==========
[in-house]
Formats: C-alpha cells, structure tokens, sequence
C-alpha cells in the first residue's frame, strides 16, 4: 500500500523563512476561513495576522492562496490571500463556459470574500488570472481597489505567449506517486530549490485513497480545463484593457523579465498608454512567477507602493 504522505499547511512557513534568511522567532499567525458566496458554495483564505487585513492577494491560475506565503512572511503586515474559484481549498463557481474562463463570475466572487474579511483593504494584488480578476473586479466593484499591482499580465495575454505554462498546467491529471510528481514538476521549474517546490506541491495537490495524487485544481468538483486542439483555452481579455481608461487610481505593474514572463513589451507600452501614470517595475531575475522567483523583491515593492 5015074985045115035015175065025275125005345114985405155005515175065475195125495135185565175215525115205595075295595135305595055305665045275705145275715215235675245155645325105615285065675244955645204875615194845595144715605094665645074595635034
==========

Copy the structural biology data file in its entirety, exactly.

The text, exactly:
[in-house]
Formats: C-alpha cells, structure tokens, sequence
C-alpha cells in the first residue's frame, strides 16, 4: 500500500523563512476561513495576522492562496490571500463556459470574500488570472481597489505567449506517486530549490485513497480545463484593457523579465498608454512567477507602493 504522505499547511512557513534568511522567532499567525458566496458554495483564505487585513492577494491560475506565503512572511503586515474559484481549498463557481474562463463570475466572487474579511483593504494584488480578476473586479466593484499591482499580465495575454505554462498546467491529471510528481514538476521549474517546490506541491495537490495524487485544481468538483486542439483555452481579455481608461487610481505593474514572463513589451507600452501614470517595475531575475522567483523583491515593492 5015074985045115035015175065025275125005345114985405155005515175065475195125495135185565175215525115205595075295595135305595055305665045275705145275715215235675245155645325105615285065675244955645204875615194845595144715605094665645074595635034